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Sunday, November 11, 2007

SortaCrunchy Q&A #5 - Motherhood's biggest challenge

Today's SortaCrunchy question is from a very sweet reader I have really enjoyed getting to know - "seattlebags" Sheila. She asks, "What has been your biggest challenge as a mother thus far?"

It's tempting, actually, to write that getting through D's earliest and most high-needs weeks and months has been my biggest challenge. But that's not really true. The biggest challenge I have faced so far involves something that I am pretty sure I have never blogged about. My closest friends and, of course, my family all know about this challenge, but I just never have known if and how to talk about it here.

When D was about seven months old, I began to realize that she wasn't very "talkative." I would read my monthly "Your Child This Month" updates from Babycenter and carefully watched the development charts and suspected that she wasn't babbling and trying sounds the way she should have been at that age. Other parents I talked to about my concerns assured me it was very early to have too many expectations and to just keep talking to her and reading to her and it she'd be up to speed in no time.

By the time she was twelve months and many of her peers were mimicking words and saying at the very least mama and dada, we had nothing. Just the occasional squeals and shrieks, but nothing even close to speech. At eighteen months, still nothing. By that time, I was starting to get a little freaked out. Finally, when she was days away from turning two and still had no spoken words at all, I called Early Childhood Intervention.

The ECI assessment confirmed what I had known to be true for months. D had a severe expressive speech delay. At this point, she was a year behind in her expressive language. I remember being quite emotional over the results. On the one hand, it was such a relief to have someone confirm for me that my concerns were legitimate. On the other hand, it spoke of another kind of confirmation . . . that there was something wrong with my daughter.

When I was pregnant with D, I would sit in the rocking chair in her room and rock and talk to her and pray over her. I prayed that God would knit her together in my womb exactly according to His plans for her - whatever that would mean. She arrived healthy and whole and I breathed a sigh of relief thinking that we were on our way to raising a normal child.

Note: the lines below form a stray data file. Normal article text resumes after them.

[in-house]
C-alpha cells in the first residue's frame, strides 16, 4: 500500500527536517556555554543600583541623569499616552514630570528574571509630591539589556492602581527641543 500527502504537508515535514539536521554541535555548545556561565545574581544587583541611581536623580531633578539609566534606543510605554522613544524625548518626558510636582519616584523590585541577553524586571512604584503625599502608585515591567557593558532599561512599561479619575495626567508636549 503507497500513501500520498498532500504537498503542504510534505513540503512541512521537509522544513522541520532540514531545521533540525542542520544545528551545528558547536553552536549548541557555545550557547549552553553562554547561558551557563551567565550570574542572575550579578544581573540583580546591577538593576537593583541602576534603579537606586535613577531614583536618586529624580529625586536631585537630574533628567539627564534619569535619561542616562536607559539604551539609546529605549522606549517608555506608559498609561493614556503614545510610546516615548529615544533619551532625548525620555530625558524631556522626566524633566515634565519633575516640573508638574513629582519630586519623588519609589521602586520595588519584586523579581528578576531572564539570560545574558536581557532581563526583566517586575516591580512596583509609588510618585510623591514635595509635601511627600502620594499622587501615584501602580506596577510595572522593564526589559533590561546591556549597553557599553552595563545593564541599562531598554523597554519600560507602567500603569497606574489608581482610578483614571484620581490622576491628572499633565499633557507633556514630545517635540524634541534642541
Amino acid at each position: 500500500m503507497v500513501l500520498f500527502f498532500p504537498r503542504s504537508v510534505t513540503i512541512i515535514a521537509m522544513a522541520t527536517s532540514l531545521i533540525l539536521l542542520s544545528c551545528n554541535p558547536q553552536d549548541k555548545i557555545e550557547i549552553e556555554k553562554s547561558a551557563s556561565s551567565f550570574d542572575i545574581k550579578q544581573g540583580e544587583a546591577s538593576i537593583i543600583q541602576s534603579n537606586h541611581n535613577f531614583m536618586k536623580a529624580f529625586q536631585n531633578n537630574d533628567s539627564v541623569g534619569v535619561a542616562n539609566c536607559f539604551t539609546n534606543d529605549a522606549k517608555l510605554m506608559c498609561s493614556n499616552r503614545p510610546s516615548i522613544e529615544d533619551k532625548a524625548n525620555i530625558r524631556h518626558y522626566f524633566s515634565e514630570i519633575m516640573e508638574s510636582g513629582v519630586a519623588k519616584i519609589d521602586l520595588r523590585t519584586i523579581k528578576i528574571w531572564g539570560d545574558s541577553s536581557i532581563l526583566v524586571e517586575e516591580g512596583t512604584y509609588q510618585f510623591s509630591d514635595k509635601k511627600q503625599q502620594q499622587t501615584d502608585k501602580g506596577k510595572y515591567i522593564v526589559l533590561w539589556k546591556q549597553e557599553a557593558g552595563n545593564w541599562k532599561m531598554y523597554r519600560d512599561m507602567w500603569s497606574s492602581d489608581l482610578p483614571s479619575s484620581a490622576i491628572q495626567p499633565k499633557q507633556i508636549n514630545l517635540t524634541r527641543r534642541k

Discovering that your baby falls outside the normal curve is not just a little upsetting. I struggled with guilt that I had done something, or not done something, to create or contribute to her delay. I battled the jealousy that arose as I overheard conversations her peers were having with their parents. I mourned for the dialogue that didn't exist between D and me.

We weathered months of speech therapy that rendered very little improvement. Foolishly I began searching the Internet to see if perhaps D's speech delay was symptomatic of a bigger disorder. Just before she hit the two-and-a-half mark, I found myself sinking into a heavy, dark sadness that bordered on despair. Frustration over her lack of progress combined with guilt over my inability to draw speech out of her left me feeling exhausted and empty.

And then, something amazing happened. I have a friend here in town who spent years working in early intervention before her children were born. When I shared my frustrations and concerns with her, she invited D and I to come over to play. I simply cannot explain how or why, but it's as if that day a switch was turned on inside of D. My friend showed me some new techniques and approaches we hadn't tried yet, and using these approaches marked the beginning of an explosion in what D showed us she was capable of doing. (Explosion may not be the best description . . . more like slow and steady and remarkable growth.)

It's been a little over three months since D has started talking more and more. It was no surprise to her father or me that her first two-word phrase was a command - "Mama, here!" I swear she really started talking so she could boss us around! There are days when the constant "mommy, Mommy, MOMMY!" starts to wear my nerves a bit, but I stop to remember that there were oh so many days and weeks and months when my heart just ached over not hearing that word from her lips. It has been indescribably rewarding to listen to the new words and sentences that each day brings.

And so, to answer Sheila's question, this - more than the days of no naps and sleepless nights and toddler tantrums and sibling angst - this journey has been the biggest challenge I've endured since the day I earned the name Mother.